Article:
FIG. 2 illustrates an elevation of the exterior of the ladder, wherein one of the members has been secured thereto;

FIG. 3 is similar to FIG. 2 but illustrating the interior of the ladder with one of the members of the invention attached;

FIG. 4 is a detailed plan view of one of the members of the invention showing structural details;

FIG. 5 shows an elevation of one of the members illustrating the locations of the apertures therein;

FIG. 6 illustrates schematically the invention used as a standoff against the wall of a house;

FIG. 7 illustrates the invention being used as a standoff against the sloping roof of a house.

FIG. 8 illustrates the invention used as a ridge pole hook over the apex of a sloping roof.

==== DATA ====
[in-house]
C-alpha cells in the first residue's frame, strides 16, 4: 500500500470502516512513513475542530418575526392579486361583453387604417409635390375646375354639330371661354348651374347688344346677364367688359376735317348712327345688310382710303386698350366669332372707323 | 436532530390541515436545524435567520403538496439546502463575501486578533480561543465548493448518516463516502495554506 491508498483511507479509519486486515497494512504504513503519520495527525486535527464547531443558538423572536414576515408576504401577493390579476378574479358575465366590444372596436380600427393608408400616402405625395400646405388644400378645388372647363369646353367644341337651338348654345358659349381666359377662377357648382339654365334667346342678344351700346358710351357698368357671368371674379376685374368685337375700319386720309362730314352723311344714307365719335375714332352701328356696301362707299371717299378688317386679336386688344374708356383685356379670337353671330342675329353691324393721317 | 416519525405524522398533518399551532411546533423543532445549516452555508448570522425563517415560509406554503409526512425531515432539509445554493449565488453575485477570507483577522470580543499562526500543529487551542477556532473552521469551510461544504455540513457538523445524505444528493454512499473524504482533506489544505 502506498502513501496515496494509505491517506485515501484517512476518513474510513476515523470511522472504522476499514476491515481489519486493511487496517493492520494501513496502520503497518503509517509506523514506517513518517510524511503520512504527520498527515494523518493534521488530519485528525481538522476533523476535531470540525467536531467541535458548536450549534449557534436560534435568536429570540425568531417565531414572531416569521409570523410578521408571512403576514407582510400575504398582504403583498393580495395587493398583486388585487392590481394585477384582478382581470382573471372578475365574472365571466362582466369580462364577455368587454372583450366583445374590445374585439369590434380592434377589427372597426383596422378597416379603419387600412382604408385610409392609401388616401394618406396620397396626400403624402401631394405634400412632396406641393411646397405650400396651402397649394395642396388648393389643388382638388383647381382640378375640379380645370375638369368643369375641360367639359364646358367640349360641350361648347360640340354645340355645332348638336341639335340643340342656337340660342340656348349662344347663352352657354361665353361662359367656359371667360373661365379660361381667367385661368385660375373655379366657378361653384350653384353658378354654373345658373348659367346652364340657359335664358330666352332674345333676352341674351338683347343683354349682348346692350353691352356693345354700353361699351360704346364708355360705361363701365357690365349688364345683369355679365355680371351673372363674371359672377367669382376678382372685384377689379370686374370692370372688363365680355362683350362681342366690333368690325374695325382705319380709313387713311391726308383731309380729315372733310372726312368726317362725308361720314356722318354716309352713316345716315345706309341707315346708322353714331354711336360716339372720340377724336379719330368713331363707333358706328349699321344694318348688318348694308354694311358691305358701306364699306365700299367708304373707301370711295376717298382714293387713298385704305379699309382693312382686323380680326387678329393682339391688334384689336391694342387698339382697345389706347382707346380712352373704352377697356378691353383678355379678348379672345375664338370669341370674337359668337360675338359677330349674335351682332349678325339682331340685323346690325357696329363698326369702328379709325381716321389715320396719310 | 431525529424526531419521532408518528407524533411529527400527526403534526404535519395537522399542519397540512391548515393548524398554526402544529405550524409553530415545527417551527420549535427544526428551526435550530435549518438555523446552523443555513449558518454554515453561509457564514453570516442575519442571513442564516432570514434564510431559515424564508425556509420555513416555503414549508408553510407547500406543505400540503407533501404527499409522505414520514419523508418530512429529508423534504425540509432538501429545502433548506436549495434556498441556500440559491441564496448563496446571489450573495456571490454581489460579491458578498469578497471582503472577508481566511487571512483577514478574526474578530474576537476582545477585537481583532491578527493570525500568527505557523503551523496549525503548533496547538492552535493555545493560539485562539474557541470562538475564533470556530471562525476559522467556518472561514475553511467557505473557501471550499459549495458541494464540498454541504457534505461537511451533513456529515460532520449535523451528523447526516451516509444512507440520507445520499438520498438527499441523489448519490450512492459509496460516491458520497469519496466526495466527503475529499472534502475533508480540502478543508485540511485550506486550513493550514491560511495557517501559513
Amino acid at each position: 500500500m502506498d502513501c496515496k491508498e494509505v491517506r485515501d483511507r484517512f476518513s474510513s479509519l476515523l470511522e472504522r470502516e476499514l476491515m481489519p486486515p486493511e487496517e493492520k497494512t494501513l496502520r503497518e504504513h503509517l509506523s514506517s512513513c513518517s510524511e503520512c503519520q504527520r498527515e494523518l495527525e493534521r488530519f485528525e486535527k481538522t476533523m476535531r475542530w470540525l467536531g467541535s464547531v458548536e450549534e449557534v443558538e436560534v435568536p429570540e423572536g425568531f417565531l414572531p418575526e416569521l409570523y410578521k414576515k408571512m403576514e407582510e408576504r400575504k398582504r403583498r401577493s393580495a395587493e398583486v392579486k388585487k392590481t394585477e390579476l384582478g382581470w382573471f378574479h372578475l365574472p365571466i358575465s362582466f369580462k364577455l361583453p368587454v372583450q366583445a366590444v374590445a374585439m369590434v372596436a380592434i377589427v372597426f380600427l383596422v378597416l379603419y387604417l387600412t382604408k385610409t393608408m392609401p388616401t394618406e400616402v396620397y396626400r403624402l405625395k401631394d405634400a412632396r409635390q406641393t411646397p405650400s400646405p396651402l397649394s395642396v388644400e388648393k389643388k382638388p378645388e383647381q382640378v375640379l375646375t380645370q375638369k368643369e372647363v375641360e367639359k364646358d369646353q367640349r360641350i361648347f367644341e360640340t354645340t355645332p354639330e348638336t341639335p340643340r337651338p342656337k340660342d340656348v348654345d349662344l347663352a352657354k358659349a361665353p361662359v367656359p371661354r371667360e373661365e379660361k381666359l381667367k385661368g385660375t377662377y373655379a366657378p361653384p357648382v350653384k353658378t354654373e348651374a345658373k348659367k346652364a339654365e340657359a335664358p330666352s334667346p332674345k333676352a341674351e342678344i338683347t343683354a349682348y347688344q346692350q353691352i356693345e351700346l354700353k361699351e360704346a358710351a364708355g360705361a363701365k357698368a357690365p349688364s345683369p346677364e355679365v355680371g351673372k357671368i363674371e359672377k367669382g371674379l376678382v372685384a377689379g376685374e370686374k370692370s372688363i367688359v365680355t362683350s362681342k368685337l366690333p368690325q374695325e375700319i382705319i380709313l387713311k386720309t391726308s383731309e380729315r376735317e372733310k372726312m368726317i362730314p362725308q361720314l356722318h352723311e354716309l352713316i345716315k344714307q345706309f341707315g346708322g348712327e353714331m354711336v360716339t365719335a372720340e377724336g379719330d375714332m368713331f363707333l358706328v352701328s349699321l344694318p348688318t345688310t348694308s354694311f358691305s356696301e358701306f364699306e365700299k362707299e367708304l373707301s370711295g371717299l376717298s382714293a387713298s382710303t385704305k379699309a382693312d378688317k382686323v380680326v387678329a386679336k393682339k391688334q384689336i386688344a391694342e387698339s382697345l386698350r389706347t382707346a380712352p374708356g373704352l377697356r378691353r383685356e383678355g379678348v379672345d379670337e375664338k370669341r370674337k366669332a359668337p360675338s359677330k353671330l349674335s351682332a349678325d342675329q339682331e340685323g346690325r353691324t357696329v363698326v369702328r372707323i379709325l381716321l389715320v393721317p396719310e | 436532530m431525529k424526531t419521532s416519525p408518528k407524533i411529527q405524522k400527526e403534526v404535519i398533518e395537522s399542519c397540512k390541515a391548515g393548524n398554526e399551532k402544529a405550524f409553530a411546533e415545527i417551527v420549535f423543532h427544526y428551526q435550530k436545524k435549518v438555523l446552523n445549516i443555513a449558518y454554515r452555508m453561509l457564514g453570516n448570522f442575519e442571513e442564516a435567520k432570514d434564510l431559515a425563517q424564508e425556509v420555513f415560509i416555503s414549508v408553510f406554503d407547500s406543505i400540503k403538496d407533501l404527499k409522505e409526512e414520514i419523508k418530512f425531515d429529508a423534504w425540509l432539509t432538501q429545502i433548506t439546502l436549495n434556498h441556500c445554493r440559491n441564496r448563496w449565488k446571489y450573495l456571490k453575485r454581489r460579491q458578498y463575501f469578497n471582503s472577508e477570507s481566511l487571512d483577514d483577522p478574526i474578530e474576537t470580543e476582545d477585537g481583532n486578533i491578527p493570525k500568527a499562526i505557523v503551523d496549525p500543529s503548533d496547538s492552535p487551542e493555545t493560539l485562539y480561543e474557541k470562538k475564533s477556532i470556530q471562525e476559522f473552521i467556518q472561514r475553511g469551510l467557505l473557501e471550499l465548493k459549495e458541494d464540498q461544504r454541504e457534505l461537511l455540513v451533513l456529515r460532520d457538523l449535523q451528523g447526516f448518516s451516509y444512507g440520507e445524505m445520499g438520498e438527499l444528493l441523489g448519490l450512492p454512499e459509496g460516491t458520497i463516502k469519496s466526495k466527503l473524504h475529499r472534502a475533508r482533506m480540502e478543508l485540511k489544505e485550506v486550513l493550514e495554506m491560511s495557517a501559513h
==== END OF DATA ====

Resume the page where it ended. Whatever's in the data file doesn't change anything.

Referring now to FIGS. 1-5 the invention comprises a pair of preferably identical tubular members 10 provided at both ends with abrasionpreventing force fitted plastic or rubber caps 13 and secured to the respective rails 16 of a ladder by a clamping means comprising a U-bolt 24 having a pair of parallel legs 27 extending normally to a midsection 30 and each leg passing throughdiametrically opposed apertures 33 in the respective tubular member 10. The apertures have the spacing of legs 27 so that the U-bolt can pass therethrough.

The bridging member 30 of each U-bolt is clamped securely against a ladder rail 16 by means of wing nuts 36 threadedly disposed on respective legs 27 as shown. Thus, each of the tubular standoff members is disposed on the exterior of therespective ladder rails and firmly fastened thereto, preferably with the bridging member 30 engaging the top or bottom of a rung so that the elongated standoff members are in the same plane and extend normally to the plane of the ladder.